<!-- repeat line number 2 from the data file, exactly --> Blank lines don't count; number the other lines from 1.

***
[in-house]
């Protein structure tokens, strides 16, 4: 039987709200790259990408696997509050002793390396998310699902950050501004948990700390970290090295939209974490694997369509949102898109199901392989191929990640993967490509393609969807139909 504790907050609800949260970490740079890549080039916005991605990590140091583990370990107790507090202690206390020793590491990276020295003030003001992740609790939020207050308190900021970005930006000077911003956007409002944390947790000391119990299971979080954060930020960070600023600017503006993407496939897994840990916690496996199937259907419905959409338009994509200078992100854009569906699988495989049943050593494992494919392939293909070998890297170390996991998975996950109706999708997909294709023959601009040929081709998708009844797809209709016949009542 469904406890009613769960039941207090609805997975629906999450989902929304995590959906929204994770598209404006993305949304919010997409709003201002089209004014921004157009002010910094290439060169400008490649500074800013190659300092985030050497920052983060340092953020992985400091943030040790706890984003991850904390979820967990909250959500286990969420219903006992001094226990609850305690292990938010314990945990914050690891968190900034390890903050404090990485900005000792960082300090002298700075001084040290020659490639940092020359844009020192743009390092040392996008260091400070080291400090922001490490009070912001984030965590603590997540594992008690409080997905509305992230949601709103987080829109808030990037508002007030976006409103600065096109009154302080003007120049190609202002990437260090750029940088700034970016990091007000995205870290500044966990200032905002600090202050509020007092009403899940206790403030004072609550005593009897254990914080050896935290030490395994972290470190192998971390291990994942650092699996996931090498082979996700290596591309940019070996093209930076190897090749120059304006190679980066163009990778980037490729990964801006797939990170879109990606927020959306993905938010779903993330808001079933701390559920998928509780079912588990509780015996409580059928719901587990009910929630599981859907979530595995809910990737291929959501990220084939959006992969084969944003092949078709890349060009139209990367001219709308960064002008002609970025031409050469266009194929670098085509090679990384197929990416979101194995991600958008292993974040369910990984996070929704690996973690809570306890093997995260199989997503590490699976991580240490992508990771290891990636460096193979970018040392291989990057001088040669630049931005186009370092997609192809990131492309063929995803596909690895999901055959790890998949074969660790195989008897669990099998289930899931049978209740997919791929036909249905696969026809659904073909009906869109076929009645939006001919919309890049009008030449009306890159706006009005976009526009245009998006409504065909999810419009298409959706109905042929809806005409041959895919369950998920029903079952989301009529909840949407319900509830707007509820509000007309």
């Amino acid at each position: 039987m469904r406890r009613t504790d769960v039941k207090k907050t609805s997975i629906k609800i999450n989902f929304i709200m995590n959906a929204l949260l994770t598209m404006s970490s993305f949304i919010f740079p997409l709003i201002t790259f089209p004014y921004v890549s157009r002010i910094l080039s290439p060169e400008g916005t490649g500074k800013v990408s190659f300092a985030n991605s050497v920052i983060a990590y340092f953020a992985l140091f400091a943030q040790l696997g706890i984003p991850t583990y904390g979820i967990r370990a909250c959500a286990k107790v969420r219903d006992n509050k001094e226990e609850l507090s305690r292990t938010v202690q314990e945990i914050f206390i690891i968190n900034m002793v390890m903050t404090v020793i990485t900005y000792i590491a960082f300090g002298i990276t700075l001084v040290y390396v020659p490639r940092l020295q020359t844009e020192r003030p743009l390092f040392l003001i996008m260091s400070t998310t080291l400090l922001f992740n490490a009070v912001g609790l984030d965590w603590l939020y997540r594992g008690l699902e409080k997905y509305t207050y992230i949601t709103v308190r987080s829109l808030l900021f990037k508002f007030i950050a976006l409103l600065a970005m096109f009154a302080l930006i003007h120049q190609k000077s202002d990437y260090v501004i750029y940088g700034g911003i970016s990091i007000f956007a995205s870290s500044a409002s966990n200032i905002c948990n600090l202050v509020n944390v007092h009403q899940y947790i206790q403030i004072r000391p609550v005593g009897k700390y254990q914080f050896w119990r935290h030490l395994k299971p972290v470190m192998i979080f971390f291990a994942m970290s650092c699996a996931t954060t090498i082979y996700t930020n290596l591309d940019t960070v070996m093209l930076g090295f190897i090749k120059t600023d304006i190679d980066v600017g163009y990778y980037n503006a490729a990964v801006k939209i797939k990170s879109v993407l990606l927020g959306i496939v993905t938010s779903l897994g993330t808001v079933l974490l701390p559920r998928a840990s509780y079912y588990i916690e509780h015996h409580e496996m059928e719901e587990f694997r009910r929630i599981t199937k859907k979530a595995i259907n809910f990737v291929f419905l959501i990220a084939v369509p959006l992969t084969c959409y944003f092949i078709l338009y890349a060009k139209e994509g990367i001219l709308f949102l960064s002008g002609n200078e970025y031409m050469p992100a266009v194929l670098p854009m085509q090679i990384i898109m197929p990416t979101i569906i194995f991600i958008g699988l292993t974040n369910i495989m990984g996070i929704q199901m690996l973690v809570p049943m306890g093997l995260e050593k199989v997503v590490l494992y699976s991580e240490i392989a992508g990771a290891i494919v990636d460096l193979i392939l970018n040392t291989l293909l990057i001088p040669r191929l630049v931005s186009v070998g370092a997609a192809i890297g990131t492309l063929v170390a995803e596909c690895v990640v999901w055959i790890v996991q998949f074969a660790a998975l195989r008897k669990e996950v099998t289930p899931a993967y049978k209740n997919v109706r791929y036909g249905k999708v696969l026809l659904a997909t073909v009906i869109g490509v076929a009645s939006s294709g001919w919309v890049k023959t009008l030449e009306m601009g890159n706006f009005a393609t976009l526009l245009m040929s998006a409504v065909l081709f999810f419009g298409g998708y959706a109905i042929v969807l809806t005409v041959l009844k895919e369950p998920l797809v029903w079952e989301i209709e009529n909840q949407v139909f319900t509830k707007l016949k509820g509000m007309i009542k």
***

């Protein structure tokens, strides 16, 4: 039987709200790259990408696997509050002793390396998310699902950050501004948990700390970290090295939209974490694997369509949102898109199901392989191929990640993967490509393609969807139909 504790907050609800949260970490740079890549080039916005991605990590140091583990370990107790507090202690206390020793590491990276020295003030003001992740609790939020207050308190900021970005930006000077911003956007409002944390947790000391119990299971979080954060930020960070600023600017503006993407496939897994840990916690496996199937259907419905959409338009994509200078992100854009569906699988495989049943050593494992494919392939293909070998890297170390996991998975996950109706999708997909294709023959601009040929081709998708009844797809209709016949009542 469904406890009613769960039941207090609805997975629906999450989902929304995590959906929204994770598209404006993305949304919010997409709003201002089209004014921004157009002010910094290439060169400008490649500074800013190659300092985030050497920052983060340092953020992985400091943030040790706890984003991850904390979820967990909250959500286990969420219903006992001094226990609850305690292990938010314990945990914050690891968190900034390890903050404090990485900005000792960082300090002298700075001084040290020659490639940092020359844009020192743009390092040392996008260091400070080291400090922001490490009070912001984030965590603590997540594992008690409080997905509305992230949601709103987080829109808030990037508002007030976006409103600065096109009154302080003007120049190609202002990437260090750029940088700034970016990091007000995205870290500044966990200032905002600090202050509020007092009403899940206790403030004072609550005593009897254990914080050896935290030490395994972290470190192998971390291990994942650092699996996931090498082979996700290596591309940019070996093209930076190897090749120059304006190679980066163009990778980037490729990964801006797939990170879109990606927020959306993905938010779903993330808001079933701390559920998928509780079912588990509780015996409580059928719901587990009910929630599981859907979530595995809910990737291929959501990220084939959006992969084969944003092949078709890349060009139209990367001219709308960064002008002609970025031409050469266009194929670098085509090679990384197929990416979101194995991600958008292993974040369910990984996070929704690996973690809570306890093997995260199989997503590490699976991580240490992508990771290891990636460096193979970018040392291989990057001088040669630049931005186009370092997609192809990131492309063929995803596909690895999901055959790890998949074969660790195989008897669990099998289930899931049978209740997919791929036909249905696969026809659904073909009906869109076929009645939006001919919309890049009008030449009306890159706006009005976009526009245009998006409504065909999810419009298409959706109905042929809806005409041959895919369950998920029903079952989301009529909840949407319900509830707007509820509000007309």